When you see the color red, what comes to mind first? When you see a vibrant purple splashed among a sea of pastels? Color allows artists to express emotion through their work. Take these activities for incorporation into a unit of art from Haiti lesson plan to teach expression with color.
Objective: Students will take on another culture and share theirs by creating a piece of art using symbolisms from Haitian art coupled with other symbols as a form of expression.
Time required-1-2 weeks
Materials (teacher and student needed)
- Art by Haitian artists
- Multiple mediums for creating art
- Books and other materials on art media, styles of art, and symbolism in art
- Internet access
- Image projection equipment
Question the group to ascertain the students' prior knowledge of the country of Haiti and its people. Start by asking students if they can name where Haiti is located, tell how the people look, and what they know about the language spoken there. This conversation can segue into many other spin-off discussions including the tumultuous history of Haiti, such as events like the quake of 2010 and its aftermath within the country.
List pertinent information shared and discovered on a board for note taking through class give-and-take.
Display pieces of art by Haitian artists (from the Internet, textbook, library or any other place you can find material). Art should include work directly from the country or other countries where Haitian artists have immigrated and created their pieces.
Delve into discussion of style, comparing and contrasting art from artists of different countries with those of Haitian background (again use the resources listed above to add variety using a few to a great many examples).
Inquire about the symbolism found in these pieces. Students should supply several answers to which you will require them to expound on the examples they have provided to keep for guidance when completing the project.
Connect the symbolism in art with culture by relating styles and emblematic elements to similarities among artists based on their culture. It is very important for students to see a direct connection between culture and Haitian art. One example to use is this Vodou flag.
Vodoun is very heavy in Haitian culture and often shows up in paintings, sculptures, and other works of art as a means to communicate certain ideas, beliefs, and values as an extension of the African roots carried and passed down by slaves brought over to the country by way of the transatlantic slave trade that created an admixture with Catholicism.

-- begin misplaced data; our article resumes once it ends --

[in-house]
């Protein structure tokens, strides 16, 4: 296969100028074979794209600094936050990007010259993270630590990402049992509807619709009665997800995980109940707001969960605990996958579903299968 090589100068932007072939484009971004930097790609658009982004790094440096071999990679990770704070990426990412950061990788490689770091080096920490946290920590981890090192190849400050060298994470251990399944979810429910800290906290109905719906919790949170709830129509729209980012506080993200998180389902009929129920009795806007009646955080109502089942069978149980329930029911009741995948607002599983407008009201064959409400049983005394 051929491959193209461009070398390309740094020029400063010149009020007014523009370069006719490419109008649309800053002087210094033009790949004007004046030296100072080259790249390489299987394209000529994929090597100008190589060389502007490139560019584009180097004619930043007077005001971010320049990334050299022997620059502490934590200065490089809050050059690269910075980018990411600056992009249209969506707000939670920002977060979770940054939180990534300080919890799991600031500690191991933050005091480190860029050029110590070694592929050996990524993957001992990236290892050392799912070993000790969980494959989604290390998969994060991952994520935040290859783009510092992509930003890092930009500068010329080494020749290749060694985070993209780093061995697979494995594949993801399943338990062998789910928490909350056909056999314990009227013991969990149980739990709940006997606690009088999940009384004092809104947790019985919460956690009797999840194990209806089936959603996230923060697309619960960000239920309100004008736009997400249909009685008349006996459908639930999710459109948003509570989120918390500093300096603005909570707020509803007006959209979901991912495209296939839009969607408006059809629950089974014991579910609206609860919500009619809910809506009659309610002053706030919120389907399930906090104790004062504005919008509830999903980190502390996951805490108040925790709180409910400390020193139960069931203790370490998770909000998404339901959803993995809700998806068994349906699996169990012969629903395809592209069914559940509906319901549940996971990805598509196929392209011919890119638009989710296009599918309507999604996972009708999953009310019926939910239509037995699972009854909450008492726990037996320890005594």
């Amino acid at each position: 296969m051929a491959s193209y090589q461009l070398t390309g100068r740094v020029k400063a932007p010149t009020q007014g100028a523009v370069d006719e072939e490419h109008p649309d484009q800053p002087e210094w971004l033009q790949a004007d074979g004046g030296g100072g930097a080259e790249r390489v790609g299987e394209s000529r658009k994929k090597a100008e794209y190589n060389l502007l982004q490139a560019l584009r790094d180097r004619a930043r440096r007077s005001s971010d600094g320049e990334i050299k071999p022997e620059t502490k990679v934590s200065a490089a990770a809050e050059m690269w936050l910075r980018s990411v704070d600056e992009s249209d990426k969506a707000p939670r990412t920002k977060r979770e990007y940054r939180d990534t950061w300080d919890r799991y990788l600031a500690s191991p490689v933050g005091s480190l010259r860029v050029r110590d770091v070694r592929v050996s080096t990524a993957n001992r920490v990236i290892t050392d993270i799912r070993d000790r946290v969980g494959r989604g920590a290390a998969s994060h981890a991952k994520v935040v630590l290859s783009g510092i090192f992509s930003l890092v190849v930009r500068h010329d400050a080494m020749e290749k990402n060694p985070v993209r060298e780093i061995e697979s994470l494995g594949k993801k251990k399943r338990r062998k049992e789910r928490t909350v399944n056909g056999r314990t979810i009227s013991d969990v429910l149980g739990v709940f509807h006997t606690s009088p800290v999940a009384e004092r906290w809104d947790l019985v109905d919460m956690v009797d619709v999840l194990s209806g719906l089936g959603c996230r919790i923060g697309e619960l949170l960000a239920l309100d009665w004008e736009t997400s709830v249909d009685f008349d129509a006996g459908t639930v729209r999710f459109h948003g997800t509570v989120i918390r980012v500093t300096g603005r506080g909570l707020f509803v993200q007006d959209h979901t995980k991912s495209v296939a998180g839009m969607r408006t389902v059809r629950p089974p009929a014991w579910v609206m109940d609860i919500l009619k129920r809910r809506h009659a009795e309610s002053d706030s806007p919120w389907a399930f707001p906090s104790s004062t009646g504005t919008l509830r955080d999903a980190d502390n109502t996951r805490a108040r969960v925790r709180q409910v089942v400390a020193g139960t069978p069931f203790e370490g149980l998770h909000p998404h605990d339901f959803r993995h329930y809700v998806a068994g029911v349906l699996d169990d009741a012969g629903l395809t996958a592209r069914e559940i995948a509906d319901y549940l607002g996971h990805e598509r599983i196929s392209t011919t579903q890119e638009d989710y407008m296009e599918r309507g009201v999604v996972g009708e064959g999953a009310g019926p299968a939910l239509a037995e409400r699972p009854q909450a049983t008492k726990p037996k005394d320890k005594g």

Here you will find a gallery of vodoun symbols.
Tell students that they will be speaking to Haitian artists as in their independent assignment. Let them know that they will speak to them through their art by recreating or extending their art pieces with their own symbols, their own voice added to the work.
Students will need to take an artwork and a symbol to mesh each into their new artwork to tell their story of triumph and/or pain and to share their lifestyle, beliefs, values, goals and/or religion.
You will grade students on their ability use art symbolism, their own symbols and Haitian symbols to convey a message about their lives or their worlds. It will be easy to determine how well they have understood the lesson by how well they have taken elements of Haitian art and used them in their own pieces, sending at least one message.
Social Studies: Have students research Haitian artists living in the country during the earthquake that rocked and forever changed the country in early 2010 to learn of any new and future projects coming out of the area. The students will study symbolism used in these pieces as another installment or to create a new set of art from Haitian lesson plans.